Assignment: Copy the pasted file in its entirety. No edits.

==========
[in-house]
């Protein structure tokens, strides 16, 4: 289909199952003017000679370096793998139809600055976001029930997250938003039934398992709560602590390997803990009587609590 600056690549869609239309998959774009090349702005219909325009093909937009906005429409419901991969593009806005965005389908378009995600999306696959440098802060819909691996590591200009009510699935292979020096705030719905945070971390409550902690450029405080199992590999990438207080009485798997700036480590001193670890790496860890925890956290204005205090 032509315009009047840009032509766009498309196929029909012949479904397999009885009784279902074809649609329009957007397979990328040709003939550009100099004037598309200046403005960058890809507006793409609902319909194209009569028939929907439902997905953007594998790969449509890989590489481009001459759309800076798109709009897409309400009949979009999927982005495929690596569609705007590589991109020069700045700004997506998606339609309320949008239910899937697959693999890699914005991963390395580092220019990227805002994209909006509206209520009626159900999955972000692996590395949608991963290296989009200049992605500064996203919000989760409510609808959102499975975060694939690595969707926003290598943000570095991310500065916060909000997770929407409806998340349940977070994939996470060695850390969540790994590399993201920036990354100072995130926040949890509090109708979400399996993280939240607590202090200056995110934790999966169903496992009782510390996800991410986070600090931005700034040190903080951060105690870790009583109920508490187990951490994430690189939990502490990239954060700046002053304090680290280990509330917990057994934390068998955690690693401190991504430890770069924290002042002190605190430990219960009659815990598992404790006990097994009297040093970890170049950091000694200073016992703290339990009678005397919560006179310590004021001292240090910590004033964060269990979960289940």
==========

[in-house]
């Protein structure tokens, strides 16, 4: 289909199952003017000679370096793998139809600055976001029930997250938003039934398992709560602590390997803990009587609590 600056690549869609239309998959774009090349702005219909325009093909937009906005429409419901991969593009806005965005389908378009995600999306696959440098802060819909691996590591200009009510699935292979020096705030719905945070971390409550902690450029405080199992590999990438207080009485798997700036480590001193670890790496860890925890956290204005205090 032509315009009047840009032509766009498309196929029909012949479904397999009885009784279902074809649609329009957007397979990328040709003939550009100099004037598309200046403005960058890809507006793409609902319909194209009569028939929907439902997905953007594998790969449509890989590489481009001459759309800076798109709009897409309400009949979009999927982005495929690596569609705007590589991109020069700045700004997506998606339609309320949008239910899937697959693999890699914005991963390395580092220019990227805002994209909006509206209520009626159900999955972000692996590395949608991963290296989009200049992605500064996203919000989760409510609808959102499975975060694939690595969707926003290598943000570095991310500065916060909000997770929407409806998340349940977070994939996470060695850390969540790994590399993201920036990354100072995130926040949890509090109708979400399996993280939240607590202090200056995110934790999966169903496992009782510390996800991410986070600090931005700034040190903080951060105690870790009583109920508490187990951490994430690189939990502490990239954060700046002053304090680290280990509330917990057994934390068998955690690693401190991504430890770069924290002042002190605190430990219960009659815990598992404790006990097994009297040093970890170049950091000694200073016992703290339990009678005397919560006179310590004021001292240090910590004033964060269990979960289940």